Spinal fusion surgery is an effective treatment that brings substantial relief from severe, continuous low back pain caused by degenerative disc disease.
Fusion is the process of stabilizing the spinal vertebra and the disc by joining bones through grafting. Bone tissue begins to grow between the two vertebral elements, stabilizing the segment and providing pain relief.
While fusion can be accomplished in a variety of ways, the Anterior Lumbar Interbody Fusion (ALIF) procedure allows the surgeon to approach the spine avoiding entry through the lower back, thereby not cutting through muscle tissue. The advantage of the ALIF approach to spine surgery is that the back muscles and nerves remain intact.
In this procedure, the surgeon works on the spine from the front of the spine (anterior) in order to remove a spinal disc located between two adjacent vertebrae in the lower (lumbar) spine.
ALIF surgery usually begins with a three-to-five-inch long incision on the one side of the abdomen. Abdominal muscles and blood vessels are then pulled to the side to provide the surgeon access to the spine without cutting through the muscles of the abdomen.
A type of implant, called a cage, is then inserted into the disc space. The cage helps restore the normal spacing between the vertebrae, easing pressure on the nerve roots.
During the surgery, the patient’s own bone graft material is usually taken from the front of the patient’s iliac crest, or hipbone, for the procedure (there are also a variety of bone graft substitutes that are available for use in spine fusion surgery, if necessary). The bone graft material is then placed in the cage and, in some instances, in front of the cage. At times, additional support is required, at which point screws are then inserted through the cage.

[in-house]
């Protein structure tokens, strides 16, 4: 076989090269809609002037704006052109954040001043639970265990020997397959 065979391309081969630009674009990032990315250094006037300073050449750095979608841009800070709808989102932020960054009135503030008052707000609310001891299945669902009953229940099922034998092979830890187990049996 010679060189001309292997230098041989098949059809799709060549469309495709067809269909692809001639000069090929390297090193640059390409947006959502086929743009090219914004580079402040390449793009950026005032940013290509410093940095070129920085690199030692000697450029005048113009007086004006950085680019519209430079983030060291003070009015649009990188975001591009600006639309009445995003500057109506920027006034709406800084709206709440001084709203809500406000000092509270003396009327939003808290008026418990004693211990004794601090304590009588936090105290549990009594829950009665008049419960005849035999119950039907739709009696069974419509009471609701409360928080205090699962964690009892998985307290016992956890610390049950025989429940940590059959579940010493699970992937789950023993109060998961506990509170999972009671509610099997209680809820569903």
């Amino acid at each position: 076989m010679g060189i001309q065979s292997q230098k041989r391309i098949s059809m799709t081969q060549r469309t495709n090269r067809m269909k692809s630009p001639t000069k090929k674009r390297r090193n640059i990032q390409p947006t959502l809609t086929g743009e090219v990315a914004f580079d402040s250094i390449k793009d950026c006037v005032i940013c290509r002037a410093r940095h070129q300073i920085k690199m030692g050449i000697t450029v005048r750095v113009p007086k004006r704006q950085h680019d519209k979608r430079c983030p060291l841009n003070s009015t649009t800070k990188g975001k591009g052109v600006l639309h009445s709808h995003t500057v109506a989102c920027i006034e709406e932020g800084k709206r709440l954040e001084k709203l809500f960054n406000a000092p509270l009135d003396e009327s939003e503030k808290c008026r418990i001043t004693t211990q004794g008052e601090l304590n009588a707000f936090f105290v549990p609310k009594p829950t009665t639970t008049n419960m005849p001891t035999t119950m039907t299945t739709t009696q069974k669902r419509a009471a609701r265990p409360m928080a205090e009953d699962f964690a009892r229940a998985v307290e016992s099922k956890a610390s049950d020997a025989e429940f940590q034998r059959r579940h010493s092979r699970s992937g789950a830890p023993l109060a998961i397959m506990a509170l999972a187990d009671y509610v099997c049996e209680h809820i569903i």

In the months after the surgery, the bone graft fuses through and alongside the cage, creating a long bone between the vertebrae and immobilizing that segment of the spine, relieving pain.
Dr. Jonathan Lewin is an experienced spine surgeon specializing in the latest techniques, including ALIF. He is adept at individualizing care for each patient and can speak to you about ALIF or other appropriate procedures for your spine condition.
The majority of spine surgery performed in this country and worldwide for the treatment of spinal conditions such as disc herniation, disc desiccation, sciatica surgery, etc, are performed via an incision made in the back of the spine. This is with good reason: the spinal discs often protrude backwards towards nerves and are best engaged from a posterior or back cutting procedure. However, since the 1950s, anterior lumbar interbody fusion has been employed. This approach actually attempts to get to the spinal discs from an incision in the anterior abdomen. Occasionally, this can be done through very small vertical or horizontal incisions. There are even practitioners doing this from a laparoscopic approach, although this has come out of favor in recent years because of its increased risk.
Anterior lumbar interbody fusion (ALIF) surgery offers some major advantages over a posterior approach. The muscles of the back, which are quite large, do not need to be stripped in order to capture and remove the disc. Furthermore, when a significant desiccation or collapse of the disc exists, the remnant desiccated disc can be removed from the front and a very large bone graft or synthetic device, known as a cage, can be placed within the disc space to allow for a significant increase in height. Most practitioners believe that this approach will allow for a more accurate and larger restoration of disc height than an approach from the back. Surgery from an anterior aspect allows for a salvage procedure when surgery from the posterior approach has already failed. With the advent of more modern instrumentation, now screws, rods and plates can be done with good stability from an anterior spinal surgery.
Not everyone is a candidate for ALIF. One of the major concerns is a one percent chance of retrograded ejaculation in males after an approach into the anterior abdomen, as well as the concern of bowel and vascular issues from an anterior approach